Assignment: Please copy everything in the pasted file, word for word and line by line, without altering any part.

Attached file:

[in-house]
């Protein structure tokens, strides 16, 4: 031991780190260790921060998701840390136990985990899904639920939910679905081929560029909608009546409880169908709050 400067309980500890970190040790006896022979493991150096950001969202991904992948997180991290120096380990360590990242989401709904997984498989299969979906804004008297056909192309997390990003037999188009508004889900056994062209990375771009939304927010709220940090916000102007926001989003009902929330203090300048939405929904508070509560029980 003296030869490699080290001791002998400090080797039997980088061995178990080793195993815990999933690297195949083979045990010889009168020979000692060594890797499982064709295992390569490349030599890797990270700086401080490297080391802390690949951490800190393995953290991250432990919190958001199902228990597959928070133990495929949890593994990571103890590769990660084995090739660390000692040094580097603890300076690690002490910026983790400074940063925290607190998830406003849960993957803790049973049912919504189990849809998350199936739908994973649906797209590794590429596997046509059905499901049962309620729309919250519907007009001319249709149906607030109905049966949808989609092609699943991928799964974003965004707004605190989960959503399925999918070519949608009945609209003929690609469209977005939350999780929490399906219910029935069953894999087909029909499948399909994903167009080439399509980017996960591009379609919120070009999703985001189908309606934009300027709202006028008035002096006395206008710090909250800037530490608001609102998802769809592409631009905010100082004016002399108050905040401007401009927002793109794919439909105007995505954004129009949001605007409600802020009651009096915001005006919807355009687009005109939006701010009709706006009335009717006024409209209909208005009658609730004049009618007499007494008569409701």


[in-house]
């Protein structure tokens, strides 16, 4: 031991780190260790921060998701840390136990985990899904639920939910679905081929560029909608009546409880169908709050 400067309980500890970190040790006896022979493991150096950001969202991904992948997180991290120096380990360590990242989401709904997984498989299969979906804004008297056909192309997390990003037999188009508004889900056994062209990375771009939304927010709220940090916000102007926001989003009902929330203090300048939405929904508070509560029980 003296030869490699080290001791002998400090080797039997980088061995178990080793195993815990999933690297195949083979045990010889009168020979000692060594890797499982064709295992390569490349030599890797990270700086401080490297080391802390690949951490800190393995953290991250432990919190958001199902228990597959928070133990495929949890593994990571103890590769990660084995090739660390000692040094580097603890300076690690002490910026983790400074940063925290607190998830406003849960993957803790049973049912919504189990849809998350199936739908994973649906797209590794590429596997046509059905499901049962309620729309919250519907007009001319249709149906607030109905049966949808989609092609699943991928799964974003965004707004605190989960959503399925999918070519949608009945609209003929690609469209977005939350999780929490399906219910029935069953894999087909029909499948399909994903167009080439399509980017996960591009379609919120070009999703985001189908309606934009300027709202006028008035002096006395206008710090909250800037530490608001609102998802769809592409631009905010100082004016002399108050905040401007401009927002793109794919439909105007995505954004129009949001605007409600802020009651009096915001005006919807355009687009005109939006701010009709706006009335009717006024409209209909208005009658609730004049009618007499007494008569409701």